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The Daily Wildcat

The Daily Wildcat


    Film duel draws from Aaron Burr

    Few would expect a modern middle school kid and the killer of Alexander Hamilton, Aaron Burr, to handle their disputes in the same way. That is exactly the premise of Alexander Maxwell’s film “”Burr.””

    The film concerns a middle school kid, Desi, who is tired of being bullied and decides to take matters into his own hands by bringing a gun to school. Rather than killing a whole group of bullies, Desi’s friend, Byron, convinces him that he should instead single out the main bully and challenge him to a duel at an airplane graveyard.

    “”In light of these rampages that have happened (over the years), we wanted to kind of touch on that but not in any direct way,”” Maxwell said. “”We wanted to talk about the influences of violence and embed those influences in the scenery and atmosphere, as opposed to showing them play video games.””

    Despite this heavy theme, producer Nick Laperriere wants the audience to realize that he and Maxwell didn’t want to make the film about the Columbine school shooting of 1999.

    “”It’s not a moralistic movie; this movie is a coming-of-age where this fantasy world of violence comes crashing up against real violence and what the real repercussions are of that,”” Laperriere said. “”I hope that people will be able to appreciate it as a compelling story about certain themes of adolescence and not get too wrapped up in ‘school shooting.’ “”

    Upon their arrival to Tucson, Maxwell and Laperriere, both California-based filmmakers, got much more than they bargained for.

    “”We contacted TUSD and met with (director of fine and performing arts) Joan Ashcraft and (performing arts specialist) Carol Marlowe, and right away they were really enthusiastic about the project,”” Laperriere said. “”We’ve kinda fallen in love with Tucson really over the last nine months, and what we’ve found is that people here have a real appreciation for the arts.””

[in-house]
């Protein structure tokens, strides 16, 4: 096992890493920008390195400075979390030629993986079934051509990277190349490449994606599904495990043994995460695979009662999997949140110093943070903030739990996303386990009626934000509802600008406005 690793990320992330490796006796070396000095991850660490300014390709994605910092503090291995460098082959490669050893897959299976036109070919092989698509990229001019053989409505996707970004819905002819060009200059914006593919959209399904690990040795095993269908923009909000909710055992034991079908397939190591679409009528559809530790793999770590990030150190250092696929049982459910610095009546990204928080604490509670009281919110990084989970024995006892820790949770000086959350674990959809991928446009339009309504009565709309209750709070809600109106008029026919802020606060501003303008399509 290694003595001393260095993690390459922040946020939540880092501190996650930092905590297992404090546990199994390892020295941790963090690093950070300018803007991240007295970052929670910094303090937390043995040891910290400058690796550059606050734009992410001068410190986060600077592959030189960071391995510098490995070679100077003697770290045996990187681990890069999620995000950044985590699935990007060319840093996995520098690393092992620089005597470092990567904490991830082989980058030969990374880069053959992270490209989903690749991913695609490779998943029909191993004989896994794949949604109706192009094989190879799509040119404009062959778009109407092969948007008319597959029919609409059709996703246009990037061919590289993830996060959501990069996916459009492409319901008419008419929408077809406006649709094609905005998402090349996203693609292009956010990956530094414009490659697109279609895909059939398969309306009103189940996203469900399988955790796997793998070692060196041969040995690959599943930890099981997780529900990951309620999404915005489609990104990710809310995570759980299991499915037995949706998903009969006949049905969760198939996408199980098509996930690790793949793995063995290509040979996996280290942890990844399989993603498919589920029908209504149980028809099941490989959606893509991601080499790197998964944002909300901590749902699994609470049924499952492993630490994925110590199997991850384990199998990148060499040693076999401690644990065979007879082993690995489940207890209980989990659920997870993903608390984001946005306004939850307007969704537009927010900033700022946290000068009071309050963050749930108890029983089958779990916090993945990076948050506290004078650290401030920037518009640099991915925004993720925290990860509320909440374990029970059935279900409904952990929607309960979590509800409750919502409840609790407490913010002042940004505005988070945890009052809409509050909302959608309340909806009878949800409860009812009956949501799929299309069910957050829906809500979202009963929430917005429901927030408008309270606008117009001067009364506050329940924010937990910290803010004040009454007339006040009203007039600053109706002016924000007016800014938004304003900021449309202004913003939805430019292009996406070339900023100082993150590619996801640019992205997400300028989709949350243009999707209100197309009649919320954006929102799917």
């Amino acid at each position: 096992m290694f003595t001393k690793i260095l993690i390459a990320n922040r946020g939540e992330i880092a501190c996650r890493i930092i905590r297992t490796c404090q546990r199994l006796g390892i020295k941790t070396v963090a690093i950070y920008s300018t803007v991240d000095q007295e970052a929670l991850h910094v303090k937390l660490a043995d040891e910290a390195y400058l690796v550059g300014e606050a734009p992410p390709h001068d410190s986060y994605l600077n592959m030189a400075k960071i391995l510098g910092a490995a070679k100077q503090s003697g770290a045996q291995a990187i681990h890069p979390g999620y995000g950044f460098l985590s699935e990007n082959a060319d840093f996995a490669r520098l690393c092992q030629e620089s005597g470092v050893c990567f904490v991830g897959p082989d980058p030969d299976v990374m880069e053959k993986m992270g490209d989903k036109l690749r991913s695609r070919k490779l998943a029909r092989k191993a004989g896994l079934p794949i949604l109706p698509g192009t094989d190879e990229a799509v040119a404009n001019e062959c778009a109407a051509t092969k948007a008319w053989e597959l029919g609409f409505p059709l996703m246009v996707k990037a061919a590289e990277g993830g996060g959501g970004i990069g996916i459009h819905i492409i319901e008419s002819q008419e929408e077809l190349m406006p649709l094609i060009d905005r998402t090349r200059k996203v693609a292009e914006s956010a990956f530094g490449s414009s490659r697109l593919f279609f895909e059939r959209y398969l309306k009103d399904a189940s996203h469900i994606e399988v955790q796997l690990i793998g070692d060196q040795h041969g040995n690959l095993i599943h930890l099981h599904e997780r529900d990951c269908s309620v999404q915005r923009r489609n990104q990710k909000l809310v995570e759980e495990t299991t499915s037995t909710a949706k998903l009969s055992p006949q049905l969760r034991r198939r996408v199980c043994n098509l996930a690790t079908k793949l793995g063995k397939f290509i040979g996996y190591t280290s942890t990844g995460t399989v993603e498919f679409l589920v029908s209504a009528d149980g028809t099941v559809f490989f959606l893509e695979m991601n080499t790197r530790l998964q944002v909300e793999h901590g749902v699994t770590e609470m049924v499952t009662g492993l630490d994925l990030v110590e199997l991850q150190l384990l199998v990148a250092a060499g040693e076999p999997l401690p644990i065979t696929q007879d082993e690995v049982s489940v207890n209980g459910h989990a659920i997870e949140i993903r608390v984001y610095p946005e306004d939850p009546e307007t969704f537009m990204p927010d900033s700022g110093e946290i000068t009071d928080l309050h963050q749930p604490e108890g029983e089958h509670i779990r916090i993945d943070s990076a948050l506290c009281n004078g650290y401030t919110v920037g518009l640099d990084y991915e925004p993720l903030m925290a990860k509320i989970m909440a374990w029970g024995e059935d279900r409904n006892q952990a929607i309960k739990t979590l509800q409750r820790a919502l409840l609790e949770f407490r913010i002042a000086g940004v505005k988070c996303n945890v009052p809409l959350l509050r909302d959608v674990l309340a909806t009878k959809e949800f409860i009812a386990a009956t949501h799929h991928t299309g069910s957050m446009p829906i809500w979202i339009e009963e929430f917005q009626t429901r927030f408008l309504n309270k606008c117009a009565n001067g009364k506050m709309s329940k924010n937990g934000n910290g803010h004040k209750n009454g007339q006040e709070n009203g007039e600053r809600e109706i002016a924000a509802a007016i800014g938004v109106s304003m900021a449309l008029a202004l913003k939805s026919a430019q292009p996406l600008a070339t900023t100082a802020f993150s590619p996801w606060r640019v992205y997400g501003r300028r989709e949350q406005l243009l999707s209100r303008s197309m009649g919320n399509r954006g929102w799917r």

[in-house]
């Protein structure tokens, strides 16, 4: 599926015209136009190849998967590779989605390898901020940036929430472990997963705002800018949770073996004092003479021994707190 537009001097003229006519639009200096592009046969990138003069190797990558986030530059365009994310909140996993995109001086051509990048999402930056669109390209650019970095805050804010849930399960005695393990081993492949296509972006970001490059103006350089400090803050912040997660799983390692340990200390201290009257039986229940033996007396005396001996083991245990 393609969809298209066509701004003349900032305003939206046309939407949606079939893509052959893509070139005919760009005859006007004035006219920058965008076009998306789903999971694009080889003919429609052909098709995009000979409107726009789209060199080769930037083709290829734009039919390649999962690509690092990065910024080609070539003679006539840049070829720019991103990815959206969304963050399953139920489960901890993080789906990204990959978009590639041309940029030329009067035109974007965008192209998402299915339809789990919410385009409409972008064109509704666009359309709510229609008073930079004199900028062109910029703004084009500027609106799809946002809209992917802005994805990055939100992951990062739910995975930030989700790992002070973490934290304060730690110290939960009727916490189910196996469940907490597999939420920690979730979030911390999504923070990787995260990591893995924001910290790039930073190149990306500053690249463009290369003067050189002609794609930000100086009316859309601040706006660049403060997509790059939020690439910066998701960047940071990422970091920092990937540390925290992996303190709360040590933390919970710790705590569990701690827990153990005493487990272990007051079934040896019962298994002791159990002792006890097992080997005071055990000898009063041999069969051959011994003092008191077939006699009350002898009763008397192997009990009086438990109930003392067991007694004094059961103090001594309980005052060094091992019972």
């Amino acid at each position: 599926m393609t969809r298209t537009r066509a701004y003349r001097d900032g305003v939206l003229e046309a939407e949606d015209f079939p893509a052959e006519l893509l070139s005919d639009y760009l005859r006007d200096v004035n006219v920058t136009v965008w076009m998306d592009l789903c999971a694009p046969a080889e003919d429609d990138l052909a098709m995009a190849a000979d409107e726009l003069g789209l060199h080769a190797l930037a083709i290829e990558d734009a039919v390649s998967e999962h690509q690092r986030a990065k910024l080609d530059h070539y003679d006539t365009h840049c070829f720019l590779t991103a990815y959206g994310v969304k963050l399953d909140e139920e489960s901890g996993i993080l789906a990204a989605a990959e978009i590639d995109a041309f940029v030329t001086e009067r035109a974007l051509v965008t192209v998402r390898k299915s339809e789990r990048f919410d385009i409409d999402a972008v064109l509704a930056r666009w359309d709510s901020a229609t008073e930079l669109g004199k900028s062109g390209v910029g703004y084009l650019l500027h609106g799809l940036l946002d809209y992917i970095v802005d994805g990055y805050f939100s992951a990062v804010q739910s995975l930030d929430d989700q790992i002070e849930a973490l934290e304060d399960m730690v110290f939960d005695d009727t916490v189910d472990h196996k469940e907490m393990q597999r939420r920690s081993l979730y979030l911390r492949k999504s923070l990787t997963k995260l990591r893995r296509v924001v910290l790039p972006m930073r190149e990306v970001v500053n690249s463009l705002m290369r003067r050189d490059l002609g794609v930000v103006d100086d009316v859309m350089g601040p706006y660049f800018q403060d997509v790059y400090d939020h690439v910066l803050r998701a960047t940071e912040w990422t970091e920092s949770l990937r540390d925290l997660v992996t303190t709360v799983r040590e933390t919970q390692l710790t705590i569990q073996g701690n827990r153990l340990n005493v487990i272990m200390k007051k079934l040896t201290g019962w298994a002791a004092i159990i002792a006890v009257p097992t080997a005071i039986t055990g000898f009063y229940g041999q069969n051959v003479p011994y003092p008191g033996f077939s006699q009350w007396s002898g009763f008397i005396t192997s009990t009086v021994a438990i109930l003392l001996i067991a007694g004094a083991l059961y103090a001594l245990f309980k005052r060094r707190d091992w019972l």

As a result of the overwhelming support, Maxwell said wanted to return the favor.

    “”We wanted to give back, so we have local kids working on the film from Tucson middle and high schools,”” he said.

    Nick Petropoulos, a 13-year-old student at Vail Middle School, said he is very grateful for the opportunity to play Desi.

    “”The experience has been great, I think it could help really me if I want to pursue (acting),”” he said.

    Marlowe said she was also pleased with the experience.

    “”Its been great. Every place these film guys go, I tease them, it’s like they sprinkle fairy dust. Everybody is so excited to work with them,”” she said. “”As far as I know we’ve never had this, a collaboration between the school district and (a) film company. That’s been really a unique thing.””

    As for the movie’s controversial nature, Marlowe said she thinks “”Burr”” promotes discussion.

    “”It’s not a ‘how to fight bullies’ school counseling film. It’s a thought-provoking film,”” she said.

    Maxwell said he has high hopes for the film. He plans on submitting it to various film festivals, then premiering it at The Loft Cinema in February.

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